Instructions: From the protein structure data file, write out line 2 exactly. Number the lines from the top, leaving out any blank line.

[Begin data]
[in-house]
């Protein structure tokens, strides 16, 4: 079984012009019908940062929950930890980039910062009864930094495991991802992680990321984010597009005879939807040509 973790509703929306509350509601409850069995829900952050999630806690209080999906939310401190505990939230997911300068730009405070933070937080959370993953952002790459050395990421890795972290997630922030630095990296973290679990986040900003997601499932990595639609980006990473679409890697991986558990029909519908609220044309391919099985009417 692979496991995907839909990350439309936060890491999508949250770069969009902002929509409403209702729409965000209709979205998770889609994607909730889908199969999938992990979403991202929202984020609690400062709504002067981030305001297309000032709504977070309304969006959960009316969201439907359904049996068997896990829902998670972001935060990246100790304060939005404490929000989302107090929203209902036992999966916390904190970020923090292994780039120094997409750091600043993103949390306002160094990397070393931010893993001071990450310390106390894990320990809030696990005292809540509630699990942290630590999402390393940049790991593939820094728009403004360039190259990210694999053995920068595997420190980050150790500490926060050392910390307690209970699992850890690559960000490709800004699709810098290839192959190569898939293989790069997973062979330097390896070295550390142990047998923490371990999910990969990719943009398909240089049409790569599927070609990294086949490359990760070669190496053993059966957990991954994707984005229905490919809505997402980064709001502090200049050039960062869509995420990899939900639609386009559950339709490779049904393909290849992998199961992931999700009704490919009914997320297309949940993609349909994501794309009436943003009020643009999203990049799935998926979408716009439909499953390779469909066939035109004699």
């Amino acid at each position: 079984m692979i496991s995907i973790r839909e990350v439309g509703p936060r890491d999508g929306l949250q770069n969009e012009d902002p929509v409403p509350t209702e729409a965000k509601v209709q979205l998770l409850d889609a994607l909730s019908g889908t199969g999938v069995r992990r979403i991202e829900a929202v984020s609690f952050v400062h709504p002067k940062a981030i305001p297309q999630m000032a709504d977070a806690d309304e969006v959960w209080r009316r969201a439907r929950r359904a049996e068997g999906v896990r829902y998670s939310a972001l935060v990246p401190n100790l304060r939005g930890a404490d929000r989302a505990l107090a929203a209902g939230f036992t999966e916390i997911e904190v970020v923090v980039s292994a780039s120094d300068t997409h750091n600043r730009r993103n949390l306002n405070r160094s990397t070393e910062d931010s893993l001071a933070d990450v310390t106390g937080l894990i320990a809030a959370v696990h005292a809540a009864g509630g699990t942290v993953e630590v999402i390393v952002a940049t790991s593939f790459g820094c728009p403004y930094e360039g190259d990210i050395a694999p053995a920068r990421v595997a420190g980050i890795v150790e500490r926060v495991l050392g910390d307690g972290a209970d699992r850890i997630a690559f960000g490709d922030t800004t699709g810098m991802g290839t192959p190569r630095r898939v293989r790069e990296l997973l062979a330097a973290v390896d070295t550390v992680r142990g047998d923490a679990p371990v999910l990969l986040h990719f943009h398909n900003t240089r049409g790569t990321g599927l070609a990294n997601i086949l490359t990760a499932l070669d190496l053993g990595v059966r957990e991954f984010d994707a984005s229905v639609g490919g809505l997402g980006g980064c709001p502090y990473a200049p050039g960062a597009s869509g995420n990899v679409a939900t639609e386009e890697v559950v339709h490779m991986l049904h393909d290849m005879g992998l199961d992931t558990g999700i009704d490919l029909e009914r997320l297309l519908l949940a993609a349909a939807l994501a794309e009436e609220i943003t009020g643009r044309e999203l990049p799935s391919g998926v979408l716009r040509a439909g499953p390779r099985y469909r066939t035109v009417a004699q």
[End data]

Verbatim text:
């Protein structure tokens, strides 16, 4: 079984012009019908940062929950930890980039910062009864930094495991991802992680990321984010597009005879939807040509 973790509703929306509350509601409850069995829900952050999630806690209080999906939310401190505990939230997911300068730009405070933070937080959370993953952002790459050395990421890795972290997630922030630095990296973290679990986040900003997601499932990595639609980006990473679409890697991986558990029909519908609220044309391919099985009417 692979496991995907839909990350439309936060890491999508949250770069969009902002929509409403209702729409965000209709979205998770889609994607909730889908199969999938992990979403991202929202984020609690400062709504002067981030305001297309000032709504977070309304969006959960009316969201439907359904049996068997896990829902998670972001935060990246100790304060939005404490929000989302107090929203209902036992999966916390904190970020923090292994780039120094997409750091600043993103949390306002160094990397070393931010893993001071990450310390106390894990320990809030696990005292809540509630699990942290630590999402390393940049790991593939820094728009403004360039190259990210694999053995920068595997420190980050150790500490926060050392910390307690209970699992850890690559960000490709800004699709810098290839192959190569898939293989790069997973062979330097390896070295550390142990047998923490371990999910990969990719943009398909240089049409790569599927070609990294086949490359990760070669190496053993059966957990991954994707984005229905490919809505997402980064709001502090200049050039960062869509995420990899939900639609386009559950339709490779049904393909290849992998199961992931999700009704490919009914997320297309949940993609349909994501794309009436943003009020643009999203990049799935998926979408716009439909499953390779469909066939035109004699």